Federal Court in Ohio Strikes Down Law Restricting Early Voting

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Jeffrey Johnson is a legal writer with a focus on personal injury. He has worked on personal injury and sovereign immunity litigation in addition to experience in family, estate, and criminal law. He earned a J.D. from the University of Baltimore and has worked in legal offices and non-profits in Maryland, Texas, and North Carolina. He has also earned an MFA in screenwriting from Chapman Univer...

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UPDATED: Aug 31, 2012

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U.S. CourtFederal Court Judge Peter Economus has struck down an Ohio law that eliminates early voting in the three-day period preceding an election for all Ohio voters except for uniform services and overseas voters. The decision, filed today, details the history of the lawsuit, Obama for America vs. Jon Husted, and orders that in person voting be allowed for all eligible Ohio voters for the November 2012 election on the following days: Saturday, November 3rd, Sunday, November 4th and Monday, November 5th.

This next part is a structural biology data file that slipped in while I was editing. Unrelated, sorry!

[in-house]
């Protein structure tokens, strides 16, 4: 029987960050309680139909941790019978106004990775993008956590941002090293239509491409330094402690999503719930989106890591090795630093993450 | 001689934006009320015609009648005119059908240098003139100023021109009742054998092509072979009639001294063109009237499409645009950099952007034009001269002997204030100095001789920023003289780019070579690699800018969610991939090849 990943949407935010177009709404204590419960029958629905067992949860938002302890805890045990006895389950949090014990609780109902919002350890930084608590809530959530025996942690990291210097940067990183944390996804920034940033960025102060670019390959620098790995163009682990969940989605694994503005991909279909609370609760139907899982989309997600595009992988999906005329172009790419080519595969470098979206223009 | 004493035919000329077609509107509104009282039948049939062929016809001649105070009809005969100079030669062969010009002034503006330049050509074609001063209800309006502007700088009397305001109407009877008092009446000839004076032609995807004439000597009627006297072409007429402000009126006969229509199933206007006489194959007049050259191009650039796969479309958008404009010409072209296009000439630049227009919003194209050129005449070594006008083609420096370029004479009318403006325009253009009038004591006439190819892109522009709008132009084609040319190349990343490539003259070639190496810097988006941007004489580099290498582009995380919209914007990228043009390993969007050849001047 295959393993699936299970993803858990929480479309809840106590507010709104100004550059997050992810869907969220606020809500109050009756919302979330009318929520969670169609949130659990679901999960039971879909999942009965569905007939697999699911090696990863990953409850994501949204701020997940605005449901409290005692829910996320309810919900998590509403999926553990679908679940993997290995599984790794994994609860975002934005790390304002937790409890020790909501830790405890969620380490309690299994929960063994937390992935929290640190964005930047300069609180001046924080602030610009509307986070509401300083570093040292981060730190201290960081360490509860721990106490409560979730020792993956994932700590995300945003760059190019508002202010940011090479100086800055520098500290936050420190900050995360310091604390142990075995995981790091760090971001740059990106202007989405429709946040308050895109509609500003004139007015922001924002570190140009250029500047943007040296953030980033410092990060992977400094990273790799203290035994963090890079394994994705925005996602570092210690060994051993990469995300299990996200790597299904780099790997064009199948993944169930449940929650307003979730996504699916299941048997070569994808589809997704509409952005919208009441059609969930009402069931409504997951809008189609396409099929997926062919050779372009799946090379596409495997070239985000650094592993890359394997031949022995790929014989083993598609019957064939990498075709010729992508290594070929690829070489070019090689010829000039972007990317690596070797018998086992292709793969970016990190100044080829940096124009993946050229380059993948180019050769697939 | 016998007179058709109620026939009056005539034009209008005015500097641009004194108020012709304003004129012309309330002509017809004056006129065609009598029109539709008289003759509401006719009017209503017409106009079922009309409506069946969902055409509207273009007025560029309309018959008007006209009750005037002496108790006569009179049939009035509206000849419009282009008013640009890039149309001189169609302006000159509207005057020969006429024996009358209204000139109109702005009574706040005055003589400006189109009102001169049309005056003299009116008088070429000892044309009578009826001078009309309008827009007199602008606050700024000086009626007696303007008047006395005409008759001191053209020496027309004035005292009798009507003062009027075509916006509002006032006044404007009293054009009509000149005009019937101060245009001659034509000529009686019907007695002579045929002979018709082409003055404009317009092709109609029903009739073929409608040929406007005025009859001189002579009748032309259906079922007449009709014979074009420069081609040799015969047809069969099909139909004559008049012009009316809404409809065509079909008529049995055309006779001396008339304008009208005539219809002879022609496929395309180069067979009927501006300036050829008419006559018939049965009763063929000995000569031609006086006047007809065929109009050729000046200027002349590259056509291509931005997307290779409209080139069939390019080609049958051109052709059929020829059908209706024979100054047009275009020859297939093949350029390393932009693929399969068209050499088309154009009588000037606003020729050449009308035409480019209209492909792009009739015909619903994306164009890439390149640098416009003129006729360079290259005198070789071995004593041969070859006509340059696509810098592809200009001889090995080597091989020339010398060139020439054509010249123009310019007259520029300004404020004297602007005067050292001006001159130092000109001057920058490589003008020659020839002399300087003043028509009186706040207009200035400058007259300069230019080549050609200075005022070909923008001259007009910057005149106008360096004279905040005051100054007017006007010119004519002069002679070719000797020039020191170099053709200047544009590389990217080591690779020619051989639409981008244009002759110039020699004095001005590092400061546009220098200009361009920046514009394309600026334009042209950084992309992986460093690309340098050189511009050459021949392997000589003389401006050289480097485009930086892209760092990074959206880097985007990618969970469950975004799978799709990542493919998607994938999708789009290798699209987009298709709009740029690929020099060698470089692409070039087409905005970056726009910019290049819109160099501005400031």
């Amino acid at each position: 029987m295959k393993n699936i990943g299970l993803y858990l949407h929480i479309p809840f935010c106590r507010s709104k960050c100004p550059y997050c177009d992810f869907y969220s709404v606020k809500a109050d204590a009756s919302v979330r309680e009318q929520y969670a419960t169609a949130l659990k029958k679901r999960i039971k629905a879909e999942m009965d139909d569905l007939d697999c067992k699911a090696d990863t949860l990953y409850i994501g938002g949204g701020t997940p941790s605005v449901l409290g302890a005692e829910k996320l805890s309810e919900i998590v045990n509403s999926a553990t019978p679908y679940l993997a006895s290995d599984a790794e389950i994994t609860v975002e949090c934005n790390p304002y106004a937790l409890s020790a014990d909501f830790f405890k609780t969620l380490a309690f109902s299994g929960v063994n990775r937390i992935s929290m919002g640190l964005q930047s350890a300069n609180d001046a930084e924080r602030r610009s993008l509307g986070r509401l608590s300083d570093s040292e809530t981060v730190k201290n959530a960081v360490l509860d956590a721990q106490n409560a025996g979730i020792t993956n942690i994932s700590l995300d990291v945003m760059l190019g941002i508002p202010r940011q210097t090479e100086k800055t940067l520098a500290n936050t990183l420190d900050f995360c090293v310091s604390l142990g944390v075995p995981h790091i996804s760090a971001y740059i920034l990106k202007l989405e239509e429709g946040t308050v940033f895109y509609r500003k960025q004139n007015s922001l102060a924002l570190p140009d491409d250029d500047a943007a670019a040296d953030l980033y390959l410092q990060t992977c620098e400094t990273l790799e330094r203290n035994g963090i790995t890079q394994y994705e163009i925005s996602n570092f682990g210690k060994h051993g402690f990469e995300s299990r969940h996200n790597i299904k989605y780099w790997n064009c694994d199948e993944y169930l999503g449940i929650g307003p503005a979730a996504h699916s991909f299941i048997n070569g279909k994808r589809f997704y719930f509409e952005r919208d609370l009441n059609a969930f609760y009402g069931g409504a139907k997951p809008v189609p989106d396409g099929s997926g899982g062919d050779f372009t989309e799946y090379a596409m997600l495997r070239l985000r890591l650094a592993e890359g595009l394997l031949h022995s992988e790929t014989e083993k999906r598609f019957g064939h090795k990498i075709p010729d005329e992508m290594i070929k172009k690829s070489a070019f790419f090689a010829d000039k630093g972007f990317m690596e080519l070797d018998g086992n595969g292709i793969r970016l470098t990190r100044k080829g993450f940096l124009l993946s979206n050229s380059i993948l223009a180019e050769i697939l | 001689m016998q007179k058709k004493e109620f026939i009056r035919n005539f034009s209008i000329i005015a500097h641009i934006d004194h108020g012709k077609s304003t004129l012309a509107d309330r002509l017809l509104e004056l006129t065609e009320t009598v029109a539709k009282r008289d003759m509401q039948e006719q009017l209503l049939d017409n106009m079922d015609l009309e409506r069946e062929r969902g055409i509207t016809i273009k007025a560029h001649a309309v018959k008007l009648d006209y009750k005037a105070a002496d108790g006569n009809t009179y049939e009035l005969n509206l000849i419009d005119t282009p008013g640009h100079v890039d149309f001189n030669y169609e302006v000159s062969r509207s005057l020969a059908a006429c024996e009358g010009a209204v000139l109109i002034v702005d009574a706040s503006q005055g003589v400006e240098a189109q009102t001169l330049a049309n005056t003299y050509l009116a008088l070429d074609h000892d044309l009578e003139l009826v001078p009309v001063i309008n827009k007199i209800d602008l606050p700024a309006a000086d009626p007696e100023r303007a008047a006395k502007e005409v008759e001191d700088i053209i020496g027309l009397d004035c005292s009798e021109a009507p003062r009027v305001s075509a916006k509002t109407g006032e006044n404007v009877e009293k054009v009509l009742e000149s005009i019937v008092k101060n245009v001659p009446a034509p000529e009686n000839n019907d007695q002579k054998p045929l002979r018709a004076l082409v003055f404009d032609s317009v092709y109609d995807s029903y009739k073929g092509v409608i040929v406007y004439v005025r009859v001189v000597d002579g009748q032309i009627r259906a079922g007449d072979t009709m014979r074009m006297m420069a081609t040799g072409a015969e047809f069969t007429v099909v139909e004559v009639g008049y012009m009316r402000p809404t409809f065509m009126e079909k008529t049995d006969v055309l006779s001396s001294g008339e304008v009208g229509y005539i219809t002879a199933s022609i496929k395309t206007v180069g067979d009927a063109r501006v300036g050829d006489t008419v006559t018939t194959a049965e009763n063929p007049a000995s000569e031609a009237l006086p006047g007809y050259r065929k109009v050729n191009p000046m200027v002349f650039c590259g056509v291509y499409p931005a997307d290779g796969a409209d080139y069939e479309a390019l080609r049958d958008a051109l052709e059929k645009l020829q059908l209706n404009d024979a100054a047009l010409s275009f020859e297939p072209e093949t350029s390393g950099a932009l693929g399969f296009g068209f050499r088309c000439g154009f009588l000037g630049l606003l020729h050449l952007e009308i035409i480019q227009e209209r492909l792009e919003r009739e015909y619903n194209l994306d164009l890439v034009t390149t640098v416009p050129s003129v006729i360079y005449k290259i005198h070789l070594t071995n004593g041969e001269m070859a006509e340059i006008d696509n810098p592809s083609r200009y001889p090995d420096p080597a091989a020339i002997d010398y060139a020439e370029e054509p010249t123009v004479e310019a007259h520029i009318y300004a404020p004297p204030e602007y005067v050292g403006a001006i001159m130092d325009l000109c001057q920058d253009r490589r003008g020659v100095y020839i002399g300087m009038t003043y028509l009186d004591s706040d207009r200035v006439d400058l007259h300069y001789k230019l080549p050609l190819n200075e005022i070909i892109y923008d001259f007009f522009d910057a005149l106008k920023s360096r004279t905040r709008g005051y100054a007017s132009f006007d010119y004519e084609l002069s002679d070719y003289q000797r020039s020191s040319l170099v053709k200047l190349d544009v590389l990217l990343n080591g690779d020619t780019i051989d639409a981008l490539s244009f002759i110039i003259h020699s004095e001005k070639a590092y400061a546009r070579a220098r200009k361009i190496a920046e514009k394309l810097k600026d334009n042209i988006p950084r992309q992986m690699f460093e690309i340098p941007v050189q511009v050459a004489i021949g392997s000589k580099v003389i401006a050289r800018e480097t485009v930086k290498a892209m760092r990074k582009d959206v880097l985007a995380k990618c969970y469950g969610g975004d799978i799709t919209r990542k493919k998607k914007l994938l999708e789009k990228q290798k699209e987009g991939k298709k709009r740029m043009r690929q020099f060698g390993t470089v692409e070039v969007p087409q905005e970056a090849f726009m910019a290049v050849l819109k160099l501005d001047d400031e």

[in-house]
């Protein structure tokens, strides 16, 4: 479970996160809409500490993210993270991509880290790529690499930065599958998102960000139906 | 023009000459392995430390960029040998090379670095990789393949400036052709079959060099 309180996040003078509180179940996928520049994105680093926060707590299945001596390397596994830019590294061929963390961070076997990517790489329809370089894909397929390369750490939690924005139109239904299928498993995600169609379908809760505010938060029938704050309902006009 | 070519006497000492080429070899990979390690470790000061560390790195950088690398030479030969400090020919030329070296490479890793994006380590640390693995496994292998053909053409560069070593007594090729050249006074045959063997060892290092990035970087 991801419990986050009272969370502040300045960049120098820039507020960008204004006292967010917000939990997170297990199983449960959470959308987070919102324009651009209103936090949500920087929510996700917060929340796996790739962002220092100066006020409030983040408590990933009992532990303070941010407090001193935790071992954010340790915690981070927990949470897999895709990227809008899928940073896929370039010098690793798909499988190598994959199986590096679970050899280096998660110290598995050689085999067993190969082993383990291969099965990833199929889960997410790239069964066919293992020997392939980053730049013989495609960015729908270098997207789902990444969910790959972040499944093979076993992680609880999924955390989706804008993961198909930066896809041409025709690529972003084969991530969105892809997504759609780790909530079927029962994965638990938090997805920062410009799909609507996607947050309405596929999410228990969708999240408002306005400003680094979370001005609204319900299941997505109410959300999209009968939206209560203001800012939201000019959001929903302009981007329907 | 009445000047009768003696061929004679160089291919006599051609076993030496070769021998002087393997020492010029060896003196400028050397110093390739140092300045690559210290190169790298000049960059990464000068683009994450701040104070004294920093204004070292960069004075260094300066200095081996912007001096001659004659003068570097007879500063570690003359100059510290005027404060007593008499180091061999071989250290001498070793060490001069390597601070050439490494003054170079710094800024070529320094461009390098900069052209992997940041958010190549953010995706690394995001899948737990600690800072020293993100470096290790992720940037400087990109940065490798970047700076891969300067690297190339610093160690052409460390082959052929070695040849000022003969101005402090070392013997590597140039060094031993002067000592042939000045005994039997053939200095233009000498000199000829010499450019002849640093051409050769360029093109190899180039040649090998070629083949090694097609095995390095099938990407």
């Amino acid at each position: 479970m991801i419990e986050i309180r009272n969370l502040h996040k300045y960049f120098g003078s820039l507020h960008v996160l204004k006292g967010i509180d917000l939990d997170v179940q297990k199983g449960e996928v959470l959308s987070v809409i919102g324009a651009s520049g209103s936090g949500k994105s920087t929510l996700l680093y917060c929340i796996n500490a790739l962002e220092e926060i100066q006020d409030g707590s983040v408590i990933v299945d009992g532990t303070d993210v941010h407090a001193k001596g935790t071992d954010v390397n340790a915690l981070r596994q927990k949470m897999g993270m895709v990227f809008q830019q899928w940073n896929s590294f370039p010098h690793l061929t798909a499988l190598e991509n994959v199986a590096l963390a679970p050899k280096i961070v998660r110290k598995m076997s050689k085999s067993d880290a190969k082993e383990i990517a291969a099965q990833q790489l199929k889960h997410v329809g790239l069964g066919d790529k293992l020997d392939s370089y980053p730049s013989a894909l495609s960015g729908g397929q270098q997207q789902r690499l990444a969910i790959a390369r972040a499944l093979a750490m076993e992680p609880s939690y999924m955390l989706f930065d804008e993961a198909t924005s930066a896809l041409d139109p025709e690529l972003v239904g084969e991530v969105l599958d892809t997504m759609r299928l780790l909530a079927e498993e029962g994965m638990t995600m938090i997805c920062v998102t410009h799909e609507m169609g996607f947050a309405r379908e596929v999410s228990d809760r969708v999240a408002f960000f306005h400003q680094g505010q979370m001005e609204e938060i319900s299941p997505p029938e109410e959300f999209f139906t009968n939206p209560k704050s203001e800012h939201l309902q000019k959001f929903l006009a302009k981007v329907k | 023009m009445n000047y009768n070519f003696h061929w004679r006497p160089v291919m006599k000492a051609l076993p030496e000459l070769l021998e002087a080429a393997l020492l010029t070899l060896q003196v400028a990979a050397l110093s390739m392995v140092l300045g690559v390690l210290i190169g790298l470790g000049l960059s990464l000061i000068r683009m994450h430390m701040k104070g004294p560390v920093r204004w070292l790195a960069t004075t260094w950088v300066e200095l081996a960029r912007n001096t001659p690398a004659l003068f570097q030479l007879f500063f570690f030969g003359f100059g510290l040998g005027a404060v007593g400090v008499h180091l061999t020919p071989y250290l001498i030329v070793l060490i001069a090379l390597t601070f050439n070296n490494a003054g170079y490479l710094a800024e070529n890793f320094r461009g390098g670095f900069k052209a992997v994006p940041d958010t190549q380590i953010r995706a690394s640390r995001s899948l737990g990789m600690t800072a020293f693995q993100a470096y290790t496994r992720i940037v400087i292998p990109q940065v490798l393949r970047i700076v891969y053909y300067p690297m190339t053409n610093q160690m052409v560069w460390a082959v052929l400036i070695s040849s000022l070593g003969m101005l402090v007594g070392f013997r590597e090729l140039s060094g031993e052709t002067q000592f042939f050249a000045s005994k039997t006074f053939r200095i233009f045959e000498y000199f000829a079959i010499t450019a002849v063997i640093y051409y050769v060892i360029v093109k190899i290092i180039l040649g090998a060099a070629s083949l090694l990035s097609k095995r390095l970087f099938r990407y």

Judge Economus struck down the Ohio law (by granting a preliminary injunction against the law) on the grounds that it denied voters the constitutionally protected right to vote on an equal footing with other citizens in Ohio. The fact that some citizens were given the opportunity to vote in the three days before the election while others could not constituted a denial of equal access. Today’s decision will likely be appealed to the Sixth Circuit Court of Appeals.

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